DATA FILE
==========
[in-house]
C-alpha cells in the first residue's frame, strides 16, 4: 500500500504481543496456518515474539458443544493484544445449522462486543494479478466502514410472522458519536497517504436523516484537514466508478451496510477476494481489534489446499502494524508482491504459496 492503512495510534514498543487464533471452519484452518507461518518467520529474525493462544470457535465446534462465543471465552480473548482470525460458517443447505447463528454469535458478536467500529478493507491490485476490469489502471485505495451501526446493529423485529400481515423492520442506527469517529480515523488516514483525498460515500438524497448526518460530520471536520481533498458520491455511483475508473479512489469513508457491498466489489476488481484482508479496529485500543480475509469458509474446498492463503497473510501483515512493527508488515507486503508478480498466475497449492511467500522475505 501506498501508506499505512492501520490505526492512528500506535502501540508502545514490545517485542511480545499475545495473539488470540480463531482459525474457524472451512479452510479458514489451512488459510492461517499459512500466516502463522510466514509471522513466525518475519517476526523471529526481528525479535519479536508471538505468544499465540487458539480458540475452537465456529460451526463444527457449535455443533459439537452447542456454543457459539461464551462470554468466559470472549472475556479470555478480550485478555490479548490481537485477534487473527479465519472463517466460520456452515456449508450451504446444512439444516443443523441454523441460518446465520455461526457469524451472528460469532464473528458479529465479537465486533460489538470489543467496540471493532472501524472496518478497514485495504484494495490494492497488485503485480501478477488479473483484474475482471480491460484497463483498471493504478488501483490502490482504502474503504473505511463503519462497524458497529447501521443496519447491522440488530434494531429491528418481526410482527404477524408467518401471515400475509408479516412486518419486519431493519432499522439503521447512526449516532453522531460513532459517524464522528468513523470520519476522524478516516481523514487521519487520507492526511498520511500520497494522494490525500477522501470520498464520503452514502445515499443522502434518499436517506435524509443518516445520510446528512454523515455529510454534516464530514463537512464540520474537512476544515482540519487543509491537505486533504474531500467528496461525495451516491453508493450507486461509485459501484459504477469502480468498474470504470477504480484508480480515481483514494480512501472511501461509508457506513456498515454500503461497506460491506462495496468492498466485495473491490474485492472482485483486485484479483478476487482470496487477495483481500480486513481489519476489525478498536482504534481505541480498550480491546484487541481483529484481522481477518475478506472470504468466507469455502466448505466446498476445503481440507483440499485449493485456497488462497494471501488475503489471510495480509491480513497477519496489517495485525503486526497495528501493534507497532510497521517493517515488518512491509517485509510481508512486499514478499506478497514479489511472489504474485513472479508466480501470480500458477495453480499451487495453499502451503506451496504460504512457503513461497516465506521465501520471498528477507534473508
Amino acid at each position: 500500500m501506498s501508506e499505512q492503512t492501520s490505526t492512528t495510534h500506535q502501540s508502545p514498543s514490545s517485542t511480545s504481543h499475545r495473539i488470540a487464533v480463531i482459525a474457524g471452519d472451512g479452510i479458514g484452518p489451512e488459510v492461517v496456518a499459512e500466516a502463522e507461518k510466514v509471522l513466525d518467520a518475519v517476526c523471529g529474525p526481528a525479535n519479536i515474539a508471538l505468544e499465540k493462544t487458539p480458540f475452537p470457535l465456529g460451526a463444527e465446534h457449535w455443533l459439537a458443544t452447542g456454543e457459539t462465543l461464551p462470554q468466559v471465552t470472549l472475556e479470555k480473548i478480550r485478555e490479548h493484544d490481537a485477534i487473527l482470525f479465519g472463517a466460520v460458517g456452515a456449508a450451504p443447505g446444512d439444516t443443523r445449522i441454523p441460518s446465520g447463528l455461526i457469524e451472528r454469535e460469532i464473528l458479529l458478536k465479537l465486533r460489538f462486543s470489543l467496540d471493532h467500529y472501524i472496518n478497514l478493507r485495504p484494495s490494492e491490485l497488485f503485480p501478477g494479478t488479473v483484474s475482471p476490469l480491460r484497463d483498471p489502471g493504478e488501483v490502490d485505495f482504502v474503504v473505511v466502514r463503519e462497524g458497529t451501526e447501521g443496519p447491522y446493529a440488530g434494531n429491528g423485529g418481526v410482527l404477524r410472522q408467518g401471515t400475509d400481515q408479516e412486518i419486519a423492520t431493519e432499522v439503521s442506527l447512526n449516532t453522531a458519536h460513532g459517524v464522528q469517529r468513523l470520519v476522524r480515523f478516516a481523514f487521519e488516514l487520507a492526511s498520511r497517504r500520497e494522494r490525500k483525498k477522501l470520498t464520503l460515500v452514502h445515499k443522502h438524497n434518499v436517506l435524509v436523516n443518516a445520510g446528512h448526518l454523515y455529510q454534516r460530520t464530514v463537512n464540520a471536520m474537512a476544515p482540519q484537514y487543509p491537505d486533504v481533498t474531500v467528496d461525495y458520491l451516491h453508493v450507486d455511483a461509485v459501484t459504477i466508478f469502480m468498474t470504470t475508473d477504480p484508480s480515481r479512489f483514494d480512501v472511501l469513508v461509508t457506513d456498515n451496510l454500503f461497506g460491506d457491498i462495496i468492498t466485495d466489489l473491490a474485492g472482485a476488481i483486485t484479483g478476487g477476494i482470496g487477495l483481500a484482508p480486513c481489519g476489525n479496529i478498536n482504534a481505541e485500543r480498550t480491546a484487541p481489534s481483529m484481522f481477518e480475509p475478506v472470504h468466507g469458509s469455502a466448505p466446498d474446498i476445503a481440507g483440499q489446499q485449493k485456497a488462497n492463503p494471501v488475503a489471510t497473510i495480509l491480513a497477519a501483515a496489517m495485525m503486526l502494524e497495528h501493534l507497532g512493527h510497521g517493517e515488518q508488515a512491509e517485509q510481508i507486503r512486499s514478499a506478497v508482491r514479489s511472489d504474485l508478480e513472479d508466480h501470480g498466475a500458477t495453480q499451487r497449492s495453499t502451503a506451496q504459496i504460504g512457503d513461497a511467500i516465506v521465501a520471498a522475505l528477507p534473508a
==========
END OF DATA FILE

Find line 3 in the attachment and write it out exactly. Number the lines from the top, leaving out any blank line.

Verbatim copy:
Amino acid at each position: 500500500m501506498s501508506e499505512q492503512t492501520s490505526t492512528t495510534h500506535q502501540s508502545p514498543s514490545s517485542t511480545s504481543h499475545r495473539i488470540a487464533v480463531i482459525a474457524g471452519d472451512g479452510i479458514g484452518p489451512e488459510v492461517v496456518a499459512e500466516a502463522e507461518k510466514v509471522l513466525d518467520a518475519v517476526c523471529g529474525p526481528a525479535n519479536i515474539a508471538l505468544e499465540k493462544t487458539p480458540f475452537p470457535l465456529g460451526a463444527e465446534h457449535w455443533l459439537a458443544t452447542g456454543e457459539t462465543l461464551p462470554q468466559v471465552t470472549l472475556e479470555k480473548i478480550r485478555e490479548h493484544d490481537a485477534i487473527l482470525f479465519g472463517a466460520v460458517g456452515a456449508a450451504p443447505g446444512d439444516t443443523r445449522i441454523p441460518s446465520g447463528l455461526i457469524e451472528r454469535e460469532i464473528l458479529l458478536k465479537l465486533r460489538f462486543s470489543l467496540d471493532h467500529y472501524i472496518n478497514l478493507r485495504p484494495s490494492e491490485l497488485f503485480p501478477g494479478t488479473v483484474s475482471p476490469l480491460r484497463d483498471p489502471g493504478e488501483v490502490d485505495f482504502v474503504v473505511v466502514r463503519e462497524g458497529t451501526e447501521g443496519p447491522y446493529a440488530g434494531n429491528g423485529g418481526v410482527l404477524r410472522q408467518g401471515t400475509d400481515q408479516e412486518i419486519a423492520t431493519e432499522v439503521s442506527l447512526n449516532t453522531a458519536h460513532g459517524v464522528q469517529r468513523l470520519v476522524r480515523f478516516a481523514f487521519e488516514l487520507a492526511s498520511r497517504r500520497e494522494r490525500k483525498k477522501l470520498t464520503l460515500v452514502h445515499k443522502h438524497n434518499v436517506l435524509v436523516n443518516a445520510g446528512h448526518l454523515y455529510q454534516r460530520t464530514v463537512n464540520a471536520m474537512a476544515p482540519q484537514y487543509p491537505d486533504v481533498t474531500v467528496d461525495y458520491l451516491h453508493v450507486d455511483a461509485v459501484t459504477i466508478f469502480m468498474t470504470t475508473d477504480p484508480s480515481r479512489f483514494d480512501v472511501l469513508v461509508t457506513d456498515n451496510l454500503f461497506g460491506d457491498i462495496i468492498t466485495d466489489l473491490a474485492g472482485a476488481i483486485t484479483g478476487g477476494i482470496g487477495l483481500a484482508p480486513c481489519g476489525n479496529i478498536n482504534a481505541e485500543r480498550t480491546a484487541p481489534s481483529m484481522f481477518e480475509p475478506v472470504h468466507g469458509s469455502a466448505p466446498d474446498i476445503a481440507g483440499q489446499q485449493k485456497a488462497n492463503p494471501v488475503a489471510t497473510i495480509l491480513a497477519a501483515a496489517m495485525m503486526l502494524e497495528h501493534l507497532g512493527h510497521g517493517e515488518q508488515a512491509e517485509q510481508i507486503r512486499s514478499a506478497v508482491r514479489s511472489d504474485l508478480e513472479d508466480h501470480g498466475a500458477t495453480q499451487r497449492s495453499t502451503a506451496q504459496i504460504g512457503d513461497a511467500i516465506v521465501a520471498a522475505l528477507p534473508a